Rumbidzayi Zinyuke-Health Reporter
A targeted initiative to increase access to ultra-sound scans by pregnant women across the country has resulted in early detection of pregnancy complications and reduced maternal deaths.
The national Ultrasound scan programme was initiated by the Ministry of Health and Child Care and its partners to provide USS machines to all district hospitals in the country and ensure that expecting mothers can access at least one scan during their pregnancy.
Speaking during a recent Transformation Zone health talk, Dr Cladious Verenga, a specialist obstetrician and gynaecologist specialising in foetal medicine, said scans allow for healthcare providers to screen for pregnancy complications and come up with a way of managing the complications.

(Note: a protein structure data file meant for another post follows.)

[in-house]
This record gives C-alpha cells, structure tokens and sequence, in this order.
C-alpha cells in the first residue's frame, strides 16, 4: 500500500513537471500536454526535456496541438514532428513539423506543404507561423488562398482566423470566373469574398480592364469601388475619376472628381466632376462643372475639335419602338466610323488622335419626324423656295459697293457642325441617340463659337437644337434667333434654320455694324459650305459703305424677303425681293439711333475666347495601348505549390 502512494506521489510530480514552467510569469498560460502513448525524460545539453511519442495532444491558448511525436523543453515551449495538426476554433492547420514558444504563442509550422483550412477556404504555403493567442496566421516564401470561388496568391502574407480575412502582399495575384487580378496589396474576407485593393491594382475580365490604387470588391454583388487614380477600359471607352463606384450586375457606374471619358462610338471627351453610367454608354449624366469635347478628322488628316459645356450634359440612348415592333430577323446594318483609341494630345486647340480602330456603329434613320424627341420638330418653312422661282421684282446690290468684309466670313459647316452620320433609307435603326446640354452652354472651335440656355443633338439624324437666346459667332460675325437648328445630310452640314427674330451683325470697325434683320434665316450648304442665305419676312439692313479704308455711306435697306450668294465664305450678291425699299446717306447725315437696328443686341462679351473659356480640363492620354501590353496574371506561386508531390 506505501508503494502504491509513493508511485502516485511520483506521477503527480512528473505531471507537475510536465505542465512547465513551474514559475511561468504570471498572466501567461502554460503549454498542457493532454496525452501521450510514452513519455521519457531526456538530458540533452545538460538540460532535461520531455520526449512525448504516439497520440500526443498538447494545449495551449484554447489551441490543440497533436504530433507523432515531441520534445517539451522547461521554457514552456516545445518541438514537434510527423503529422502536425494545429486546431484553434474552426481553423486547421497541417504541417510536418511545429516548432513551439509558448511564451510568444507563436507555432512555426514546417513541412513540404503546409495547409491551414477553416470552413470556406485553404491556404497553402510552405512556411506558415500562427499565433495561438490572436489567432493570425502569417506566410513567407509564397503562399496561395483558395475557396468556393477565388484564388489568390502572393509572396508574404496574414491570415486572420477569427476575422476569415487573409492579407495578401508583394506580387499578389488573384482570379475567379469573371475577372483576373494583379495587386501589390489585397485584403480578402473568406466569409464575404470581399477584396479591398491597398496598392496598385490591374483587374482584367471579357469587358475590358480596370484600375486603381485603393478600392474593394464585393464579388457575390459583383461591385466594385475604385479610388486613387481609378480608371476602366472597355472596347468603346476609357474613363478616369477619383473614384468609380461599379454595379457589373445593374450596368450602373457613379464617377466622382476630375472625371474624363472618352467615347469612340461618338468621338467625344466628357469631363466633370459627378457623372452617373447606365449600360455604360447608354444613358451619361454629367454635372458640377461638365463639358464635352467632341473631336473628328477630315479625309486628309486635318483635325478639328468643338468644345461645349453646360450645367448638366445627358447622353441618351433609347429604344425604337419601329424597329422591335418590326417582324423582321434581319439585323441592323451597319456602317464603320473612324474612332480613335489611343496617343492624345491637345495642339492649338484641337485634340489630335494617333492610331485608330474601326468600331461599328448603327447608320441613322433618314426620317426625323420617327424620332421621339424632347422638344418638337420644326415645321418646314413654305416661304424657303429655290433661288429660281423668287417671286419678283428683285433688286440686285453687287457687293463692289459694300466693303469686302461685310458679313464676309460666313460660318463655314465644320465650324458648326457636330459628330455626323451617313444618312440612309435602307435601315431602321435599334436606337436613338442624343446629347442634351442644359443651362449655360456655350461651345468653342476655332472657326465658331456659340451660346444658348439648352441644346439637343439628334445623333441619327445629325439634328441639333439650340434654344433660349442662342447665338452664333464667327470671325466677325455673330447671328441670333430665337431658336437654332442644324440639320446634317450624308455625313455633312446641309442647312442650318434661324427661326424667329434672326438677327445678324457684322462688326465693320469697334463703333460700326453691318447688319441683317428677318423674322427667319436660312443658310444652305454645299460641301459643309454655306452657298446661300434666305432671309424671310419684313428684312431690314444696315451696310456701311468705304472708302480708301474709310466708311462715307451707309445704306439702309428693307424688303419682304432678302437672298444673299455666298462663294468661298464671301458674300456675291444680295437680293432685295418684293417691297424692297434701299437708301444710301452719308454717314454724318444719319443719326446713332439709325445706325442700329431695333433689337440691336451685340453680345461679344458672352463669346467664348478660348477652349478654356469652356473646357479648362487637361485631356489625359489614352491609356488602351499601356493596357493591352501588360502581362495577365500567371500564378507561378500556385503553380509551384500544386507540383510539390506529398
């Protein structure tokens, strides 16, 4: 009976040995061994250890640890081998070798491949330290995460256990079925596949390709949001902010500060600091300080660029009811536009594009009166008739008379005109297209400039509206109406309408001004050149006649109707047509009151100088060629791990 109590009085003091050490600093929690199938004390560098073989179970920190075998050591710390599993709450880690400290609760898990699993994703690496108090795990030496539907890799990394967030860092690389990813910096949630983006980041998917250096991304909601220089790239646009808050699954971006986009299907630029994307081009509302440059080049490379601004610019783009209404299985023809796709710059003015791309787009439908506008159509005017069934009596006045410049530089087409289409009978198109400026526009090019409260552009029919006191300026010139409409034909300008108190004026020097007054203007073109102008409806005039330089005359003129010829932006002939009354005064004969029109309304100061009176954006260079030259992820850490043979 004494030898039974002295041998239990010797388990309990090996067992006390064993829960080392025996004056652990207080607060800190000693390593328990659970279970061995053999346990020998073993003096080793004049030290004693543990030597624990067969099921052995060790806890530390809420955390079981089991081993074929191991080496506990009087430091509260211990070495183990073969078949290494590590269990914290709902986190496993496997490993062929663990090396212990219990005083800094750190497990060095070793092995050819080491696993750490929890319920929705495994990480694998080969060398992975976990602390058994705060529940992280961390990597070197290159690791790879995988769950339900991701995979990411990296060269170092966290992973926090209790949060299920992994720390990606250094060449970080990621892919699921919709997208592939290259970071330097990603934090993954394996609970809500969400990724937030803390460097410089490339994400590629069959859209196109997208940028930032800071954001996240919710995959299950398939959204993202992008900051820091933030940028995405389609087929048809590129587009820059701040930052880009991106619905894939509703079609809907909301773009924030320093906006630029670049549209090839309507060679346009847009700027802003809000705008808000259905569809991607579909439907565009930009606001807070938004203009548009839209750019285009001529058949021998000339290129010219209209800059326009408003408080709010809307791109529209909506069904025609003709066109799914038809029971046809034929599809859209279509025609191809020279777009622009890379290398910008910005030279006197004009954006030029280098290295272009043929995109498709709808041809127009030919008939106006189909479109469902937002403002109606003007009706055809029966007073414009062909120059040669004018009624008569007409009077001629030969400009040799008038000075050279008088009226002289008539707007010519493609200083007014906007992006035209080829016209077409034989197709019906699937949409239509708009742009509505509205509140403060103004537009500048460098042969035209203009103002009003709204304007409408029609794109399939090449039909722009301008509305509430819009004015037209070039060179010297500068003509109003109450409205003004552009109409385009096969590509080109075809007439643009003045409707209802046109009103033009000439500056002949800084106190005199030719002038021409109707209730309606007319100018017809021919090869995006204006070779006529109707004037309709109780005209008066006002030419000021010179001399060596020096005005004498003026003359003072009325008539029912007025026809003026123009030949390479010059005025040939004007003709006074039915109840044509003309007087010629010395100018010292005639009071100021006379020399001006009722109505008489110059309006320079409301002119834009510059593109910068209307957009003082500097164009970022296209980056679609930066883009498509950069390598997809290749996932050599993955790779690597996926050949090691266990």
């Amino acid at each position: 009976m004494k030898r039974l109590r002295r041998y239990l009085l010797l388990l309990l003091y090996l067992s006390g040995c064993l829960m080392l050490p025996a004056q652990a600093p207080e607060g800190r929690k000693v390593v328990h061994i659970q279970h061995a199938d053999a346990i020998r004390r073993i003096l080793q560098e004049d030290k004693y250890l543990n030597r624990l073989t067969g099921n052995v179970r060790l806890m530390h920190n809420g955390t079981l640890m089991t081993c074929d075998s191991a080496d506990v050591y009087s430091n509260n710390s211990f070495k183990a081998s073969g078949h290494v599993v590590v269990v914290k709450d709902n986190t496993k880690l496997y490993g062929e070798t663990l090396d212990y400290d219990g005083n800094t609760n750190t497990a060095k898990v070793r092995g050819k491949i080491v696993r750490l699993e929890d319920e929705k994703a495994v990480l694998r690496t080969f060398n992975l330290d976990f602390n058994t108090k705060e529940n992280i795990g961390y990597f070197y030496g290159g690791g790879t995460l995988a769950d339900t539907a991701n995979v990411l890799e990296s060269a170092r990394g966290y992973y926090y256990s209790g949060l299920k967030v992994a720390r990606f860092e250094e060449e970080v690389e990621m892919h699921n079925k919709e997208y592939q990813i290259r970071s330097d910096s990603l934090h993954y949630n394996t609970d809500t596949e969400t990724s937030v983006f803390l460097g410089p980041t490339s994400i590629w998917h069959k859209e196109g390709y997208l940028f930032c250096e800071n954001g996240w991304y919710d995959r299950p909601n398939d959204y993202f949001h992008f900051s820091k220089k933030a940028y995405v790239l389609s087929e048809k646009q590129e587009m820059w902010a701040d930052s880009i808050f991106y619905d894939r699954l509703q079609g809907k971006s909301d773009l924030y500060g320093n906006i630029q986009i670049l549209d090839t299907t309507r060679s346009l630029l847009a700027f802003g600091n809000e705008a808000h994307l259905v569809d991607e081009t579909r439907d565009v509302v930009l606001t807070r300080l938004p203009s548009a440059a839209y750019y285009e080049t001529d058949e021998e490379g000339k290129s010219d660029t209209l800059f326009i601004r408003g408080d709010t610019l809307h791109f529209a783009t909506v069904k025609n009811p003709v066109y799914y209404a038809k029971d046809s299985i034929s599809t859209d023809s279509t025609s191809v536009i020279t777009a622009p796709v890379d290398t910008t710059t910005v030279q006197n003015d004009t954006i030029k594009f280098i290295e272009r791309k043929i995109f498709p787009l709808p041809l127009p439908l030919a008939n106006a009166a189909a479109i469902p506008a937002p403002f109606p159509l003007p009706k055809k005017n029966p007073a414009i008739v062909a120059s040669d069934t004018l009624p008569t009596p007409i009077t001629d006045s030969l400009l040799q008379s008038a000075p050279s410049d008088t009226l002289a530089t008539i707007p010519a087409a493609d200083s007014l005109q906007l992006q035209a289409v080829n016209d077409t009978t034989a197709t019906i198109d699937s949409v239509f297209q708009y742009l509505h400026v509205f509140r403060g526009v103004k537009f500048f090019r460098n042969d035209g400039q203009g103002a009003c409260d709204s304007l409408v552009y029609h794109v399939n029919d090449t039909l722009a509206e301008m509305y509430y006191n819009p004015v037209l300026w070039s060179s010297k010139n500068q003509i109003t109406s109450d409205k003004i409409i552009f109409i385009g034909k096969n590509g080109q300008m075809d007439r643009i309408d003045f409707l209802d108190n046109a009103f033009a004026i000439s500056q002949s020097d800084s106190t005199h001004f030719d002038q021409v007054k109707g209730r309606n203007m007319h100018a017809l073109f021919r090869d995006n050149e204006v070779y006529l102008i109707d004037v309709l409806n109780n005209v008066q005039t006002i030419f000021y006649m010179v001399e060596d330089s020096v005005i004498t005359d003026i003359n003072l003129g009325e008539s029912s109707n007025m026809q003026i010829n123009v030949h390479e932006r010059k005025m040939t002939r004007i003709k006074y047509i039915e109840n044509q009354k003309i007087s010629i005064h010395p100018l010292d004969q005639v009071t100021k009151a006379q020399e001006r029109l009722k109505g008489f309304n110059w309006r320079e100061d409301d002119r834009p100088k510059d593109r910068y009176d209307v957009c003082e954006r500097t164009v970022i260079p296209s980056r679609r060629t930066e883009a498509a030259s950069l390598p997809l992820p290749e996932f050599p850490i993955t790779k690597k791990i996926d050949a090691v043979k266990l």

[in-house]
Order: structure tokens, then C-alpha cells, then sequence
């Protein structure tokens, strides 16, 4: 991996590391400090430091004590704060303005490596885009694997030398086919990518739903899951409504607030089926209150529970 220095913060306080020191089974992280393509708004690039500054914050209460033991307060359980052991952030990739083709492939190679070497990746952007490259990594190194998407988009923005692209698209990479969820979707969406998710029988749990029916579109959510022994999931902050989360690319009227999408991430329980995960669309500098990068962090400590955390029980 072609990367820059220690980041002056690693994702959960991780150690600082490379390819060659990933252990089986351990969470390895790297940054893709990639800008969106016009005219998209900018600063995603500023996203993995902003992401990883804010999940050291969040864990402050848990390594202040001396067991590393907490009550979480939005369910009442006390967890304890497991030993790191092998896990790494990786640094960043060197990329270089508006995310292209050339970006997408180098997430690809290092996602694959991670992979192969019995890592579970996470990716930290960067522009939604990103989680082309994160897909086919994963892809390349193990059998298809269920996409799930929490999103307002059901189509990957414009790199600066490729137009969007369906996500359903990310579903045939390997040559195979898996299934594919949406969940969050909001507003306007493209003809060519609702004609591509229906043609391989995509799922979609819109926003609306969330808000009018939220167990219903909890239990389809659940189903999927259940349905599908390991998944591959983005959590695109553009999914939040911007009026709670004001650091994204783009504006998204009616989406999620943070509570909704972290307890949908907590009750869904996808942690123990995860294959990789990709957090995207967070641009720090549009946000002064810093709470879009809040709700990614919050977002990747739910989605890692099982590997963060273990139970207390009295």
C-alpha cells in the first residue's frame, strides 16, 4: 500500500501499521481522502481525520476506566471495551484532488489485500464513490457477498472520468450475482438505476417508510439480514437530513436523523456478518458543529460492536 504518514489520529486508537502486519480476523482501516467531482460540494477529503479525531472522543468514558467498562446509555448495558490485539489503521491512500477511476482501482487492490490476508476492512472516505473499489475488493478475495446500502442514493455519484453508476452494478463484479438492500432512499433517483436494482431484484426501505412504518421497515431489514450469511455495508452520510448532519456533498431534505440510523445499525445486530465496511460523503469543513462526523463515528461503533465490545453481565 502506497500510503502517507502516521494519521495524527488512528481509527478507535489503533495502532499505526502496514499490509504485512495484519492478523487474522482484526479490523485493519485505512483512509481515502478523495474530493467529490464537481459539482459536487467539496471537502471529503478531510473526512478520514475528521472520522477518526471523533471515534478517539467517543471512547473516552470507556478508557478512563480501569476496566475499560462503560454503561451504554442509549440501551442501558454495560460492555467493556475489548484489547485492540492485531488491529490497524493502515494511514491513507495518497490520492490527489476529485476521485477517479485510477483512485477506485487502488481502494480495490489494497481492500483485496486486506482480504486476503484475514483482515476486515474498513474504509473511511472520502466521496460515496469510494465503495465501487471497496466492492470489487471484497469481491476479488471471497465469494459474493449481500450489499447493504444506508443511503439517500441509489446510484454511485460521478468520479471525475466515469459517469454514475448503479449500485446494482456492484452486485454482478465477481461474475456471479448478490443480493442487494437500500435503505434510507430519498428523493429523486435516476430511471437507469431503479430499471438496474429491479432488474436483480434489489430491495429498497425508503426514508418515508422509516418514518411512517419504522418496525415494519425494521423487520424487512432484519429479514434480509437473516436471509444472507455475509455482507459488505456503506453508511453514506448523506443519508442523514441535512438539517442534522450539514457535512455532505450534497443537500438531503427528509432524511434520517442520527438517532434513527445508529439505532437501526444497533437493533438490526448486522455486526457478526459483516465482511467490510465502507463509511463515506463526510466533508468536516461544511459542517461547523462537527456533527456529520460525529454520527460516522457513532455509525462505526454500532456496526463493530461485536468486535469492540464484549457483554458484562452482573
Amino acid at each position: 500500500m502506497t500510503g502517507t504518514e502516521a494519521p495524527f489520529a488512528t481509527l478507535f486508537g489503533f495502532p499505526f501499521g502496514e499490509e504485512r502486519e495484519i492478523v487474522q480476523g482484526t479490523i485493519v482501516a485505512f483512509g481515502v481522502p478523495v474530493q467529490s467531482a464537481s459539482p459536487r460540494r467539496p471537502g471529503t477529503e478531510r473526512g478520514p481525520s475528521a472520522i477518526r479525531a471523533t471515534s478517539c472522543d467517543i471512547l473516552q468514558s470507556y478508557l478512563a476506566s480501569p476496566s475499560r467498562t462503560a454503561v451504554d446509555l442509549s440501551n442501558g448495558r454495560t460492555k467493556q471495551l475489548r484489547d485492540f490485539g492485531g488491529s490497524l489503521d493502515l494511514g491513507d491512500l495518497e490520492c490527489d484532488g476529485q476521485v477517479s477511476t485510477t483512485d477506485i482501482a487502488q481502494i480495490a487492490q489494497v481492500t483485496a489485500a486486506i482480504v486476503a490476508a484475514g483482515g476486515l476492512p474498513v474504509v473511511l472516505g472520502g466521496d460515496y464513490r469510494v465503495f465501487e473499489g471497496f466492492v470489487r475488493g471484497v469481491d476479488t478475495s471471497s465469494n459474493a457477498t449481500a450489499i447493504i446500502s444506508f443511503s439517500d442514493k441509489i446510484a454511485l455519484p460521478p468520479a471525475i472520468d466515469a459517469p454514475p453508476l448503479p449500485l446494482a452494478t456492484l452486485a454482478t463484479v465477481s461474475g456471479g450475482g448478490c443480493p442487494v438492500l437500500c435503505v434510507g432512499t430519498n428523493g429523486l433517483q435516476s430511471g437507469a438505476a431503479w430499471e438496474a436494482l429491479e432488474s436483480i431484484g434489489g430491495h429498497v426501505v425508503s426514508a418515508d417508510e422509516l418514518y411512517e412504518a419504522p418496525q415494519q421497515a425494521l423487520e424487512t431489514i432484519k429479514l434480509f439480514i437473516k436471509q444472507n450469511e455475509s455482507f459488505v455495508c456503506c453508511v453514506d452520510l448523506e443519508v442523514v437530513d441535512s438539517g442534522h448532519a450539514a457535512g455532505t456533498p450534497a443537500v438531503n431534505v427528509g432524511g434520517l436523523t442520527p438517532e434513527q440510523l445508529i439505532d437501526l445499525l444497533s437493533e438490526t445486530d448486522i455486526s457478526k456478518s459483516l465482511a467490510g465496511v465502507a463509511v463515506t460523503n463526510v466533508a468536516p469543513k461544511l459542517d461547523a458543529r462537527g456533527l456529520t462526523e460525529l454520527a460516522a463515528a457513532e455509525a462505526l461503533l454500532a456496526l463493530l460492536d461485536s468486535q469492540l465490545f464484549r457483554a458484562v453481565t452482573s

“The national ultrasound scan programme where we trained health care workers at district level was meant to try and make the services accessible and available to women. There has been an increase in the number of scans that are done outside the cities because of this programme. In the past, women would suffer from very basic and elementary obstetric issues.
“Women would go into labour without even knowing where the placenta was located but through ultra sound scans, placenta localisation is one of the areas which we have trained our district health staff to be able to check. Women can also be told if they have fibroids using ultrasound because it’s a risk factor. I believe that without ultrasound in obstetric care, it is impossible to eradicate the causes of maternal mortality,” he said.
The most common conditions that can affect a pregnant woman is pre-eclampsia, a condition that is marked by high blood pressure during pregnancy and presence of proteins in urine. Scans can also detect defects in the foetus which may cause disability.